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type() and isinstance() in Python

The type() and isinstance() functions are both fairly straightforward concepts. Every Python object (like pythonObject) has a built-in or custom data type associated with it. The function type(pythonObject) returns the data type associated with the object passed as the argument. The function isinstance(pythonObject, dataType), on the other hand, returns True or False, based on whether the object passed is an instance of the provided data type or not. This article explores both type() and isinstance() in detail.

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In this article, we’ll discuss:

  • What Is type() in Python?
  • What Is isinstance() in Python?
  • type() in Python: Syntax and Examples
  • isinstance() in Python: Syntax and Example
  • type() vs. isinstance() in Python
  • FAQs on type() and isinstance() in Python

What Is type() in Python?

The type() method is a built-in function in Python that can take either a single argument or three arguments. When type() takes a single argument, it returns the class the passed argument belongs to. The argument can be a variable or an object.

When type() takes three arguments, it returns a new type of object. The arguments are the name of the class, the base class (optional), and a dictionary that holds the namespaces for the class (optional).

What Is isinstance() in Python?

The isinstance() method is a built-in function in Python that takes two arguments: an object/variable and a class/data type. The isinstance() function checks if the object passed is an instance of the class provided in the argument or not. If yes, it returns True; otherwise, it returns false.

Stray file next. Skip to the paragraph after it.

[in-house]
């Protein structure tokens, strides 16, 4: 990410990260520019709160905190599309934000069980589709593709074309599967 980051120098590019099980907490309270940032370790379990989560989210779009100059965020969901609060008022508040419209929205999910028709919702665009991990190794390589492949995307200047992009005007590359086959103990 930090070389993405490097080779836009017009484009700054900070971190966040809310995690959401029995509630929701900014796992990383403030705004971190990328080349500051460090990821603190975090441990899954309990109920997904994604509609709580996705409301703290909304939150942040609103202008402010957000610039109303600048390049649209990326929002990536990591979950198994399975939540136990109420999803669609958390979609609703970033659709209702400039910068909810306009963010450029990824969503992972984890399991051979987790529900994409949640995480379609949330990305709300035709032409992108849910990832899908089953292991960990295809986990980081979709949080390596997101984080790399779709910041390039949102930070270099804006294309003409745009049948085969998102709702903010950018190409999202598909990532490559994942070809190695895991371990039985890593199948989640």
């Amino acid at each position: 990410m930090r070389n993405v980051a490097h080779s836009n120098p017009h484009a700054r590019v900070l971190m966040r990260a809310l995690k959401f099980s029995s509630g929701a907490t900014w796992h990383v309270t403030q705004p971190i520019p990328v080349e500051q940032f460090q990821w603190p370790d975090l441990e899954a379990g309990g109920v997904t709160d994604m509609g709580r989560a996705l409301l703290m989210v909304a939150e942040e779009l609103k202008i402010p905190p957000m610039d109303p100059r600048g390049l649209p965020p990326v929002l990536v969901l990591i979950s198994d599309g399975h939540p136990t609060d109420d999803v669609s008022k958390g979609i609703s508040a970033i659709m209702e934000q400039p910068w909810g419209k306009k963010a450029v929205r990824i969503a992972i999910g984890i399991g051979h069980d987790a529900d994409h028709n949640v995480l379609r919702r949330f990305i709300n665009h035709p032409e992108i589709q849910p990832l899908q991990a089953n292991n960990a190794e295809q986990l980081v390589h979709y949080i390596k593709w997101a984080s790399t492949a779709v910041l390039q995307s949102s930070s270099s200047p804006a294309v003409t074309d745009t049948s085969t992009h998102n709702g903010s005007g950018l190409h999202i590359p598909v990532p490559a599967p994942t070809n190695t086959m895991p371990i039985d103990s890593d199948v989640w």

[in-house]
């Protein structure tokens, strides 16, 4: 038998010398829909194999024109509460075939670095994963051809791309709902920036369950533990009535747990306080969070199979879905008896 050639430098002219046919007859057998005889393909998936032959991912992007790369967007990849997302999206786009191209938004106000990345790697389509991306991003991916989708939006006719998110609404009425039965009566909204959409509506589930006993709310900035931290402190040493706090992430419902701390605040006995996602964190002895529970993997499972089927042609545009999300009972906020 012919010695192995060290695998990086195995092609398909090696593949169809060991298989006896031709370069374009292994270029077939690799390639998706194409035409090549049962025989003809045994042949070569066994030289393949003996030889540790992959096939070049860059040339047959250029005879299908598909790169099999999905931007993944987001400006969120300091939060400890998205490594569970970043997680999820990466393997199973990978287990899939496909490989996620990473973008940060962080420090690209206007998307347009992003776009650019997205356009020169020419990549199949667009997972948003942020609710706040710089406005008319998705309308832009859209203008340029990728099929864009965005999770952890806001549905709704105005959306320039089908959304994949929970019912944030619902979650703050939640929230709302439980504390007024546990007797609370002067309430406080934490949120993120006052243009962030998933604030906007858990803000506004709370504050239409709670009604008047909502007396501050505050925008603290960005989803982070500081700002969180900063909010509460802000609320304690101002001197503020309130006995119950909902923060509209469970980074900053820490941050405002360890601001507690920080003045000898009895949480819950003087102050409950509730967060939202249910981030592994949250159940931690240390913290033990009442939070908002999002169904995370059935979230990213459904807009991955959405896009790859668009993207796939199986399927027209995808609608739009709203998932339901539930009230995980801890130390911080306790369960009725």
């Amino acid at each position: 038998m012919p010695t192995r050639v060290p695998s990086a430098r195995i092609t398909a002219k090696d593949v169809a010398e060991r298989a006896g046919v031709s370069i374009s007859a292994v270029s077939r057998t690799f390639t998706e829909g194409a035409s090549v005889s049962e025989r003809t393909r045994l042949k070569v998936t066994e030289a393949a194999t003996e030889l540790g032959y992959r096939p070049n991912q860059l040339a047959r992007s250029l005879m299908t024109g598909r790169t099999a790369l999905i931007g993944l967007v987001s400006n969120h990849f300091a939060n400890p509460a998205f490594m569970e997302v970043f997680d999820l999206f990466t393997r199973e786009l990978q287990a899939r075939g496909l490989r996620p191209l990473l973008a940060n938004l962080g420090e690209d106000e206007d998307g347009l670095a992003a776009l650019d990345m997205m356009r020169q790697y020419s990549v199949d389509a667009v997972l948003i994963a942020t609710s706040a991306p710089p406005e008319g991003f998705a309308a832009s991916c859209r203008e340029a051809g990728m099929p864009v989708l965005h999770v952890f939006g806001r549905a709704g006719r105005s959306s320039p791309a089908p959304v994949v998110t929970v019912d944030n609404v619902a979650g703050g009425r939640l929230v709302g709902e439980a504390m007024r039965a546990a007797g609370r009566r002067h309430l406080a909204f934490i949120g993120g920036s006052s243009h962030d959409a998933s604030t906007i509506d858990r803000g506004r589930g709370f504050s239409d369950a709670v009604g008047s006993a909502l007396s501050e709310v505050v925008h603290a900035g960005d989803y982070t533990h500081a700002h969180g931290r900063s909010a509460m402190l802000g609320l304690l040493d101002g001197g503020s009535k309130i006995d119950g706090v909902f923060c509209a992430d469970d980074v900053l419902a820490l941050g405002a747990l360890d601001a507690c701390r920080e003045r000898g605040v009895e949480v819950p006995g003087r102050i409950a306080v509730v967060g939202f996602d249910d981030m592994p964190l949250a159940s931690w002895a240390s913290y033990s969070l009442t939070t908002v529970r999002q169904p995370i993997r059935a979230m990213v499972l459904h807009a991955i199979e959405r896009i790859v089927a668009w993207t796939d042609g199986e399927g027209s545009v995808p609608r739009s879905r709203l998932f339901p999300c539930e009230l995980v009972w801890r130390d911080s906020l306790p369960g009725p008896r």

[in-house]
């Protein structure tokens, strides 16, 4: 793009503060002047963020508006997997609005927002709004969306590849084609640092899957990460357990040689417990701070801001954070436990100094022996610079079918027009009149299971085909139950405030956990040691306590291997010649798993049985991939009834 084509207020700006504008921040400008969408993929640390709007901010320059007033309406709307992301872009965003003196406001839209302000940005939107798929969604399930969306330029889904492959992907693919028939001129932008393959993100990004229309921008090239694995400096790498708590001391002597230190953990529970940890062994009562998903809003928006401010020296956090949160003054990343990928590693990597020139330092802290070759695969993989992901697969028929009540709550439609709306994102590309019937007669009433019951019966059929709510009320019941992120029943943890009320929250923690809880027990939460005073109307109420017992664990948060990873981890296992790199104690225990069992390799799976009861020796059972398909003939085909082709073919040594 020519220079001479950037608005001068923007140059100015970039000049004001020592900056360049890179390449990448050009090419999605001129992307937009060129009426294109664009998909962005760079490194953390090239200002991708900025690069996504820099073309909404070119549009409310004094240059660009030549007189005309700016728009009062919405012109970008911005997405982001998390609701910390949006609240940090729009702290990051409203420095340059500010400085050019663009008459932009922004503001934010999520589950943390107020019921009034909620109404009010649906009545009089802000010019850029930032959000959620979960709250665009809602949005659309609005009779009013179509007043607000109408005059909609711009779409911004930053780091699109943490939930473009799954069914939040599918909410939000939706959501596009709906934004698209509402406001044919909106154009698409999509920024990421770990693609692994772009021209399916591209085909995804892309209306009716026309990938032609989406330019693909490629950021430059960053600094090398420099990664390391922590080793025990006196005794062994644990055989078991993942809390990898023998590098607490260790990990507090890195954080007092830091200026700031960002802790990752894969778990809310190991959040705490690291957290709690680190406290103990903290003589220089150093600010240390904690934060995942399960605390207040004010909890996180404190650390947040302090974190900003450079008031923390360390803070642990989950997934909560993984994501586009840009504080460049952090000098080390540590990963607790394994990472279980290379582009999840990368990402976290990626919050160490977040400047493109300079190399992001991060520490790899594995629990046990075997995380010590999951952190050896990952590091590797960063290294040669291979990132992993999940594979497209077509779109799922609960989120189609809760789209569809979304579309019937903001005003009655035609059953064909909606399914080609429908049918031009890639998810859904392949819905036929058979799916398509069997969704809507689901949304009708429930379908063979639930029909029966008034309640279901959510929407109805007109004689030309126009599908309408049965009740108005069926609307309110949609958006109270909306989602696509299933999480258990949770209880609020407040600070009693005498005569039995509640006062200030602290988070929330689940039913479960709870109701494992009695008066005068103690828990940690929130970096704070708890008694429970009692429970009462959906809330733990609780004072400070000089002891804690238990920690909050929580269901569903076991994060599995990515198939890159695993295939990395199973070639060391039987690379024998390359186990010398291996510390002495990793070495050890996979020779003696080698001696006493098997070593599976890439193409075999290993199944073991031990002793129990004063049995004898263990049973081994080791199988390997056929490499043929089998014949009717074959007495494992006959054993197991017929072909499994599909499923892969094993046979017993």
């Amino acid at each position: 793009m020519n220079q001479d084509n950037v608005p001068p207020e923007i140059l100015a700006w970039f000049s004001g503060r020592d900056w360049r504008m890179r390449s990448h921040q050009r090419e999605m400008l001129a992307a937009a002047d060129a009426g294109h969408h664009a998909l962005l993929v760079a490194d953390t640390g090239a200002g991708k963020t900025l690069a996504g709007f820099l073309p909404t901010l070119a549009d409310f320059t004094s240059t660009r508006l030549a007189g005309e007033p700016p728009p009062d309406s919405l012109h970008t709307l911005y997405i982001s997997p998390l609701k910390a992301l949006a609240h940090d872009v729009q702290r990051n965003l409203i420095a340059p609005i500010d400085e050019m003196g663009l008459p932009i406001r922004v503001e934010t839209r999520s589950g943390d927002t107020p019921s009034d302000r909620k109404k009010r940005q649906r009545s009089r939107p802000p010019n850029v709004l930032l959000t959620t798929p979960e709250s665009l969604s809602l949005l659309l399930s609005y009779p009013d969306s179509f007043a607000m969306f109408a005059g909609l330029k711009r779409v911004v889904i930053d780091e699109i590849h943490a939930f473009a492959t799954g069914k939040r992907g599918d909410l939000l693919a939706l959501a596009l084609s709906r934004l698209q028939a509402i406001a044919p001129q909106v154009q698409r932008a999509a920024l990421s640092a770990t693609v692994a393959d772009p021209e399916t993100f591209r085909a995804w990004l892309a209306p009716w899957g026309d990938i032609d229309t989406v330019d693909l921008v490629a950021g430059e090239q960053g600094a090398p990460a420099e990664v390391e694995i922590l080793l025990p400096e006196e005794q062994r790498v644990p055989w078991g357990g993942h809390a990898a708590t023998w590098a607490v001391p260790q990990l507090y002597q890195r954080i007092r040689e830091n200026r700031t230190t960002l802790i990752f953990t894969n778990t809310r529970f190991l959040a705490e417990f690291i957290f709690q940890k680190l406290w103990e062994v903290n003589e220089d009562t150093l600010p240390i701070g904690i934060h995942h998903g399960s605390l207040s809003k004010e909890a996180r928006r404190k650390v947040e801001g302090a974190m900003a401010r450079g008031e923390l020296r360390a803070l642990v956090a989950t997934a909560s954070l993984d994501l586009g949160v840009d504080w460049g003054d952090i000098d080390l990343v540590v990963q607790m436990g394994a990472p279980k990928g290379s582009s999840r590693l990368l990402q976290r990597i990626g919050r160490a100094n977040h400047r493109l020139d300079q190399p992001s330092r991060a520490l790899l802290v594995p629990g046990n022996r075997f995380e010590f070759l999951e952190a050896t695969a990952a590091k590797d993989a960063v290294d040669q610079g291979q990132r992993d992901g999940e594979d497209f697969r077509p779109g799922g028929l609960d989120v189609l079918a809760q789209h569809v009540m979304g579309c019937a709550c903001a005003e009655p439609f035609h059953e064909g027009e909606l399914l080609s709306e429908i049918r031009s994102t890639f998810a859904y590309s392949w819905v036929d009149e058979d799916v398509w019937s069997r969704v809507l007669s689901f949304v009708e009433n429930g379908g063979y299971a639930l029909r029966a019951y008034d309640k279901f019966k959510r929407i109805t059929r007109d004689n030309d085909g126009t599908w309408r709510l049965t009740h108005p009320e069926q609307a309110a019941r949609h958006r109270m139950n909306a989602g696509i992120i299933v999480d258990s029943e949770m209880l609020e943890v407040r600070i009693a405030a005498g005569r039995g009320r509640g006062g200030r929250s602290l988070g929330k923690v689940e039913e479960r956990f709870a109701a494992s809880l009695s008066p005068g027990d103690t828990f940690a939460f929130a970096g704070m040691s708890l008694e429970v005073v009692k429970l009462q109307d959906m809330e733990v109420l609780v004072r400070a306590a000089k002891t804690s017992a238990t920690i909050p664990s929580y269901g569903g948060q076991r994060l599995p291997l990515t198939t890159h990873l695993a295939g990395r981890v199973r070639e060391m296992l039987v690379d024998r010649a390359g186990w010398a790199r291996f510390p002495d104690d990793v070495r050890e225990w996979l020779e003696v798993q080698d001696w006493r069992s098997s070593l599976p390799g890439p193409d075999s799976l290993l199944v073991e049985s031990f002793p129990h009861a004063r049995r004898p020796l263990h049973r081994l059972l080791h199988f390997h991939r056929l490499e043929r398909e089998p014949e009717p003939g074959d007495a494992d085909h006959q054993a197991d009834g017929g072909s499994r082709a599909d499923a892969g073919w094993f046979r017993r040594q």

type() in Python: Syntax and Examples

As discussed, type() in Python can be used in two ways:

We’ll now look at the syntax of type() and use it in an example to understand it better.

type() Syntax

type(pythonObject)

type(className, baseClass, dict)

type() Example With Single Argument

Example:

intExample = 1331

floatExample = 1.234

complexnumExample = 5j+100

stringExample = "Interview Kickstart"

listExample = ["L", "I", "S", "T"]

tupleExample = ("T", "U", "P", "L", "E")

setExample = {'S', 'E', 'T'}

dictExample = {"Apple":"a", "Banana":"b", "Chocolate":"c", "Dragonfruit":"d"}


print("The data type/class of intExample is: ",type(intExample))

print("The data type/class of floatExample is: ",type(floatExample))

print("The data type/class of complexnumExample is: ",type(complexnumExample))

print("The data type/class of stringExample is: ",type(stringExample))

print("The data type/class of listExample is: ",type(listExample))

print("The data type/class of tupleExample is: ",type(tupleExample))

print("The data type/class of setExample is: ",type(setExample))

print("The data type/class of dictExample is: ",type(dictExample))


# We can also do it for an object of a user defined class

class userDefCoordinateExample(object):

def __init__(self):

name =""

age = 0

positionBall = userDefCoordinateExample()

print("The data type/class of positionBall is: ",type(positionBall))

Output:

The data type/class of intExample is:  <class 'int'>

The data type/class of floatExample is:  <class 'float'>

The data type/class of complexnumExample is:  <class 'complex'>

The data type/class of stringExample is:  <class 'str'>

The data type/class of listExample is:  <class 'list'>

The data type/class of tupleExample is:  <class 'tuple'>

The data type/class of setExample is:  <class 'set'>

The data type/class of dictExample is:  <class 'dict'>

The data type/class of positionBall is:  <class '__main__.userDefCoordinateExample'>

type() Example With Three Arguments

Example:

class dataTypeExample:

intExample = 1331

listExample = ["L", "I", "S", "T"]

typeReturns = type('newClassCreation', (dataTypeExample,), dict(intExample = 1331, listExample = ["L", "I", "S", "T"]))


#Printing the type of value returned by type above

print(type(typeReturns))


print("\n")


#Printing the dict attribute of the object typeReturns

print(vars(typeReturns))


Output:

<class 'type'>

{'intExample': 1331, 'listExample': ['L', 'I', 'S', 'T'], '__module__': '__main__', '__doc__': None}


isinstance() in Python: Syntax and Example

isinstance() in Python has the following characteristics in terms of arguments and return value: